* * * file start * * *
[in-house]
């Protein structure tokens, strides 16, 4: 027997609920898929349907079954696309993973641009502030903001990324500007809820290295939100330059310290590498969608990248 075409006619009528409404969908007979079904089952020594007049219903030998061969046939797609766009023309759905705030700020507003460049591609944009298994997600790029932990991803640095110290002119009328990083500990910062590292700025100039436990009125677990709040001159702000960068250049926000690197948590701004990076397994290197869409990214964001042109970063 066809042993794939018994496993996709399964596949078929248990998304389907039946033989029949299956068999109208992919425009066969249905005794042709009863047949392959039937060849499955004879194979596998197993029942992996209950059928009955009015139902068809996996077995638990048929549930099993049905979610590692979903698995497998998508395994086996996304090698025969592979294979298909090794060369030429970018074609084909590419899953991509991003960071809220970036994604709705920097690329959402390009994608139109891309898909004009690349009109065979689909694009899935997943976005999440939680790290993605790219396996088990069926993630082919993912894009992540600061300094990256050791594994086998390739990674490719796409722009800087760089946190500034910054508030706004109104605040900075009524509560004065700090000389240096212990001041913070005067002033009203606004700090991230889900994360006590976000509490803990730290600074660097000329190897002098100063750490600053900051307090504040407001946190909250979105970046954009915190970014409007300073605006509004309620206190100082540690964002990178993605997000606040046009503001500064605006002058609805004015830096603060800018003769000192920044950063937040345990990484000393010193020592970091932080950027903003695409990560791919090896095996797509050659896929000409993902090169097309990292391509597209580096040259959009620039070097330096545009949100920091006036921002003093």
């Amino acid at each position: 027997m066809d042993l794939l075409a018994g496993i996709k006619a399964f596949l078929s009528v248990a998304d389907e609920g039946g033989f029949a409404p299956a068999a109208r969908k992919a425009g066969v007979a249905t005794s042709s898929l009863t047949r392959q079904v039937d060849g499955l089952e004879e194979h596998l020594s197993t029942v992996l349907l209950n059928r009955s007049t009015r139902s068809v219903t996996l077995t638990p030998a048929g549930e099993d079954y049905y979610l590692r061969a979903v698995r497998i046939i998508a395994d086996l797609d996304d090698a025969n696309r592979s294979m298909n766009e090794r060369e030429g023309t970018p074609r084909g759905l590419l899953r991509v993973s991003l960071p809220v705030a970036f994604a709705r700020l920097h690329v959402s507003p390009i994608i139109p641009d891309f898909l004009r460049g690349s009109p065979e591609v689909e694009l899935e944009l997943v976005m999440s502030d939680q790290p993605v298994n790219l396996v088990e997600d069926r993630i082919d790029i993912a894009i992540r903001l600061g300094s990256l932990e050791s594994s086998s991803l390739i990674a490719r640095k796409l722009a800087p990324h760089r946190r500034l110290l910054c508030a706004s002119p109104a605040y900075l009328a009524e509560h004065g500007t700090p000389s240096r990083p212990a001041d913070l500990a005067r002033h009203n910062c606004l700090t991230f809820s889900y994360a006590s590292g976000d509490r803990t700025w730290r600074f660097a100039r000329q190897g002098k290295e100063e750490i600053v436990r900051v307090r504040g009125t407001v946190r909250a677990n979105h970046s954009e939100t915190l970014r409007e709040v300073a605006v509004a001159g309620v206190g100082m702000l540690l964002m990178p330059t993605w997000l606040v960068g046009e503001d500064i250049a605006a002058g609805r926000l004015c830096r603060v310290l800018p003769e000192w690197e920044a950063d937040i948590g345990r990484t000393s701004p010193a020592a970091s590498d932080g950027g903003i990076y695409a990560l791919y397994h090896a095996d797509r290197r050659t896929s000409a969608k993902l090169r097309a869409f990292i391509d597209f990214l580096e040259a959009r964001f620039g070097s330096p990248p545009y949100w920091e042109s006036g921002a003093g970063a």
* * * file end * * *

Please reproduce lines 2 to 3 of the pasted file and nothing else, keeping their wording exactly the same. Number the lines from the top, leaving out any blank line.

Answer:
């Protein structure tokens, strides 16, 4: 027997609920898929349907079954696309993973641009502030903001990324500007809820290295939100330059310290590498969608990248 075409006619009528409404969908007979079904089952020594007049219903030998061969046939797609766009023309759905705030700020507003460049591609944009298994997600790029932990991803640095110290002119009328990083500990910062590292700025100039436990009125677990709040001159702000960068250049926000690197948590701004990076397994290197869409990214964001042109970063 066809042993794939018994496993996709399964596949078929248990998304389907039946033989029949299956068999109208992919425009066969249905005794042709009863047949392959039937060849499955004879194979596998197993029942992996209950059928009955009015139902068809996996077995638990048929549930099993049905979610590692979903698995497998998508395994086996996304090698025969592979294979298909090794060369030429970018074609084909590419899953991509991003960071809220970036994604709705920097690329959402390009994608139109891309898909004009690349009109065979689909694009899935997943976005999440939680790290993605790219396996088990069926993630082919993912894009992540600061300094990256050791594994086998390739990674490719796409722009800087760089946190500034910054508030706004109104605040900075009524509560004065700090000389240096212990001041913070005067002033009203606004700090991230889900994360006590976000509490803990730290600074660097000329190897002098100063750490600053900051307090504040407001946190909250979105970046954009915190970014409007300073605006509004309620206190100082540690964002990178993605997000606040046009503001500064605006002058609805004015830096603060800018003769000192920044950063937040345990990484000393010193020592970091932080950027903003695409990560791919090896095996797509050659896929000409993902090169097309990292391509597209580096040259959009620039070097330096545009949100920091006036921002003093």
């Amino acid at each position: 027997m066809d042993l794939l075409a018994g496993i996709k006619a399964f596949l078929s009528v248990a998304d389907e609920g039946g033989f029949a409404p299956a068999a109208r969908k992919a425009g066969v007979a249905t005794s042709s898929l009863t047949r392959q079904v039937d060849g499955l089952e004879e194979h596998l020594s197993t029942v992996l349907l209950n059928r009955s007049t009015r139902s068809v219903t996996l077995t638990p030998a048929g549930e099993d079954y049905y979610l590692r061969a979903v698995r497998i046939i998508a395994d086996l797609d996304d090698a025969n696309r592979s294979m298909n766009e090794r060369e030429g023309t970018p074609r084909g759905l590419l899953r991509v993973s991003l960071p809220v705030a970036f994604a709705r700020l920097h690329v959402s507003p390009i994608i139109p641009d891309f898909l004009r460049g690349s009109p065979e591609v689909e694009l899935e944009l997943v976005m999440s502030d939680q790290p993605v298994n790219l396996v088990e997600d069926r993630i082919d790029i993912a894009i992540r903001l600061g300094s990256l932990e050791s594994s086998s991803l390739i990674a490719r640095k796409l722009a800087p990324h760089r946190r500034l110290l910054c508030a706004s002119p109104a605040y900075l009328a009524e509560h004065g500007t700090p000389s240096r990083p212990a001041d913070l500990a005067r002033h009203n910062c606004l700090t991230f809820s889900y994360a006590s590292g976000d509490r803990t700025w730290r600074f660097a100039r000329q190897g002098k290295e100063e750490i600053v436990r900051v307090r504040g009125t407001v946190r909250a677990n979105h970046s954009e939100t915190l970014r409007e709040v300073a605006v509004a001159g309620v206190g100082m702000l540690l964002m990178p330059t993605w997000l606040v960068g046009e503001d500064i250049a605006a002058g609805r926000l004015c830096r603060v310290l800018p003769e000192w690197e920044a950063d937040i948590g345990r990484t000393s701004p010193a020592a970091s590498d932080g950027g903003i990076y695409a990560l791919y397994h090896a095996d797509r290197r050659t896929s000409a969608k993902l090169r097309a869409f990292i391509d597209f990214l580096e040259a959009r964001f620039g070097s330096p990248p545009y949100w920091e042109s006036g921002a003093g970063a």